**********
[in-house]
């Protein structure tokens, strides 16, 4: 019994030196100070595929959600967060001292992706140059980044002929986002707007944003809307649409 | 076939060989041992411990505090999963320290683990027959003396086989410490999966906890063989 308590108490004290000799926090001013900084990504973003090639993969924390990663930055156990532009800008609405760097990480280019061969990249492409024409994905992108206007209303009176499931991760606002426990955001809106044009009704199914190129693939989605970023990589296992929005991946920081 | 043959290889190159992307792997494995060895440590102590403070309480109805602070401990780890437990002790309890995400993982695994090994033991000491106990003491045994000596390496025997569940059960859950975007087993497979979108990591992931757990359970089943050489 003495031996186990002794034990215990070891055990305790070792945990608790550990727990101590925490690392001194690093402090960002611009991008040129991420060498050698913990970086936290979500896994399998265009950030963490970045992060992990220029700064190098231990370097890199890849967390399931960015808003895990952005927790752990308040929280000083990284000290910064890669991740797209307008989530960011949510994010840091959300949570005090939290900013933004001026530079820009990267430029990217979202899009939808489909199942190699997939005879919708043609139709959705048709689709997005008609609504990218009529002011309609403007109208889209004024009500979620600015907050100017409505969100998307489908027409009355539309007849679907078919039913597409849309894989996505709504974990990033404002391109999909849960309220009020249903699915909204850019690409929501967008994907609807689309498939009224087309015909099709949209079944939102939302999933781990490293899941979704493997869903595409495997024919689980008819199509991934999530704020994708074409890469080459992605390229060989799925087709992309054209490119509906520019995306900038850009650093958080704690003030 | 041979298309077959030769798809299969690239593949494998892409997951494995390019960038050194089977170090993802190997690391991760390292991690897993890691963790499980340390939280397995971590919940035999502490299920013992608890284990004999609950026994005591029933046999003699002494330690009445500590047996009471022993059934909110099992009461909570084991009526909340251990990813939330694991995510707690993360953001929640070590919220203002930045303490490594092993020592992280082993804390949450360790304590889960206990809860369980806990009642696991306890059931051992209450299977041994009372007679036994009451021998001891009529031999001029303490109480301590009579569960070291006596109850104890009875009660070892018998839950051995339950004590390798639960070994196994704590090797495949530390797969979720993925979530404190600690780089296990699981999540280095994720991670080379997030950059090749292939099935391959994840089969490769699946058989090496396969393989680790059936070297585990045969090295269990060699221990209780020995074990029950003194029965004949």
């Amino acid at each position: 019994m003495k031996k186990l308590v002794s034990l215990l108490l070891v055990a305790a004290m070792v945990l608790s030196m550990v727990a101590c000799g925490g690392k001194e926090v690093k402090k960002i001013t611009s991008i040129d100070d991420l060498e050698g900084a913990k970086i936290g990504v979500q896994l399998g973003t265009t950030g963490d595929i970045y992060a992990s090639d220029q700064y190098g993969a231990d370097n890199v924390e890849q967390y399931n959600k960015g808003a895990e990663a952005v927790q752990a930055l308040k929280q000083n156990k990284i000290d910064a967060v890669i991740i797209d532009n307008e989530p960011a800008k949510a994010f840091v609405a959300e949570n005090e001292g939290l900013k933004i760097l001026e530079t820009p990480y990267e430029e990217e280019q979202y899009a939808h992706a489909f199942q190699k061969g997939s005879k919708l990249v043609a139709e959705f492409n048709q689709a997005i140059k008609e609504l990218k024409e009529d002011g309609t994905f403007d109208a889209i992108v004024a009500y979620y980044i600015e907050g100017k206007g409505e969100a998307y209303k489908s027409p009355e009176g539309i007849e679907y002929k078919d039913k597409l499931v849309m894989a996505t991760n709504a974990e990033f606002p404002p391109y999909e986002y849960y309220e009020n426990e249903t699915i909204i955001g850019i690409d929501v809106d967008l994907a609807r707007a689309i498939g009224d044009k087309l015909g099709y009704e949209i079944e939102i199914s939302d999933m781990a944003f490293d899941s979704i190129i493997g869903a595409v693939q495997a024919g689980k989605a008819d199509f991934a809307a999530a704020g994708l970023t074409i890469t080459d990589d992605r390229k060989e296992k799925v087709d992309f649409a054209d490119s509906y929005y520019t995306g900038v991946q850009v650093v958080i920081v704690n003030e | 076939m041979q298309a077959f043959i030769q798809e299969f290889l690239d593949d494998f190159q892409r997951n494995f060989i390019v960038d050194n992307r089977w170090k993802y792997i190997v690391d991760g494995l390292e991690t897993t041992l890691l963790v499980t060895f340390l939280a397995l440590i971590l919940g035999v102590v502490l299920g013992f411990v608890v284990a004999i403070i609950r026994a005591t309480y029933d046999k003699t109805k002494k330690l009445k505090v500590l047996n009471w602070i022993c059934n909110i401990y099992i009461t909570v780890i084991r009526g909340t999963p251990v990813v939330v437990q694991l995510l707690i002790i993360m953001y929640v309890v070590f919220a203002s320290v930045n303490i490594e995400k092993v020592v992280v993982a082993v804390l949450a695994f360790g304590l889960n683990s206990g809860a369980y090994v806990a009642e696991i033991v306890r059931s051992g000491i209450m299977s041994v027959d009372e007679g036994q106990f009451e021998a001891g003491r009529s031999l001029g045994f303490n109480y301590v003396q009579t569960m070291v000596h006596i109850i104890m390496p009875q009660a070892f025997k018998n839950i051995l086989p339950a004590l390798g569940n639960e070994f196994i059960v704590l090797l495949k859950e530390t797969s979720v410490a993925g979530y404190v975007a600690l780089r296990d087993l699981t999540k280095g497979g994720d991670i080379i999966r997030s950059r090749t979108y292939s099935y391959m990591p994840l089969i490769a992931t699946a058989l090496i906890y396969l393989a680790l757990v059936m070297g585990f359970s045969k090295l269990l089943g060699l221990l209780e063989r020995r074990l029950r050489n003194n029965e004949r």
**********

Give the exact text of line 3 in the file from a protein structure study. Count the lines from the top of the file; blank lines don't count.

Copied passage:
């Amino acid at each position: 019994m003495k031996k186990l308590v002794s034990l215990l108490l070891v055990a305790a004290m070792v945990l608790s030196m550990v727990a101590c000799g925490g690392k001194e926090v690093k402090k960002i001013t611009s991008i040129d100070d991420l060498e050698g900084a913990k970086i936290g990504v979500q896994l399998g973003t265009t950030g963490d595929i970045y992060a992990s090639d220029q700064y190098g993969a231990d370097n890199v924390e890849q967390y399931n959600k960015g808003a895990e990663a952005v927790q752990a930055l308040k929280q000083n156990k990284i000290d910064a967060v890669i991740i797209d532009n307008e989530p960011a800008k949510a994010f840091v609405a959300e949570n005090e001292g939290l900013k933004i760097l001026e530079t820009p990480y990267e430029e990217e280019q979202y899009a939808h992706a489909f199942q190699k061969g997939s005879k919708l990249v043609a139709e959705f492409n048709q689709a997005i140059k008609e609504l990218k024409e009529d002011g309609t994905f403007d109208a889209i992108v004024a009500y979620y980044i600015e907050g100017k206007g409505e969100a998307y209303k489908s027409p009355e009176g539309i007849e679907y002929k078919d039913k597409l499931v849309m894989a996505t991760n709504a974990e990033f606002p404002p391109y999909e986002y849960y309220e009020n426990e249903t699915i909204i955001g850019i690409d929501v809106d967008l994907a609807r707007a689309i498939g009224d044009k087309l015909g099709y009704e949209i079944e939102i199914s939302d999933m781990a944003f490293d899941s979704i190129i493997g869903a595409v693939q495997a024919g689980k989605a008819d199509f991934a809307a999530a704020g994708l970023t074409i890469t080459d990589d992605r390229k060989e296992k799925v087709d992309f649409a054209d490119s509906y929005y520019t995306g900038v991946q850009v650093v958080i920081v704690n003030e | 076939m041979q298309a077959f043959i030769q798809e299969f290889l690239d593949d494998f190159q892409r997951n494995f060989i390019v960038d050194n992307r089977w170090k993802y792997i190997v690391d991760g494995l390292e991690t897993t041992l890691l963790v499980t060895f340390l939280a397995l440590i971590l919940g035999v102590v502490l299920g013992f411990v608890v284990a004999i403070i609950r026994a005591t309480y029933d046999k003699t109805k002494k330690l009445k505090v500590l047996n009471w602070i022993c059934n909110i401990y099992i009461t909570v780890i084991r009526g909340t999963p251990v990813v939330v437990q694991l995510l707690i002790i993360m953001y929640v309890v070590f919220a203002s320290v930045n303490i490594e995400k092993v020592v992280v993982a082993v804390l949450a695994f360790g304590l889960n683990s206990g809860a369980y090994v806990a009642e696991i033991v306890r059931s051992g000491i209450m299977s041994v027959d009372e007679g036994q106990f009451e021998a001891g003491r009529s031999l001029g045994f303490n109480y301590v003396q009579t569960m070291v000596h006596i109850i104890m390496p009875q009660a070892f025997k018998n839950i051995l086989p339950a004590l390798g569940n639960e070994f196994i059960v704590l090797l495949k859950e530390t797969s979720v410490a993925g979530y404190v975007a600690l780089r296990d087993l699981t999540k280095g497979g994720d991670i080379i999966r997030s950059r090749t979108y292939s099935y391959m990591p994840l089969i490769a992931t699946a058989l090496i906890y396969l393989a680790l757990v059936m070297g585990f359970s045969k090295l269990l089943g060699l221990l209780e063989r020995r074990l029950r050489n003194n029965e004949r």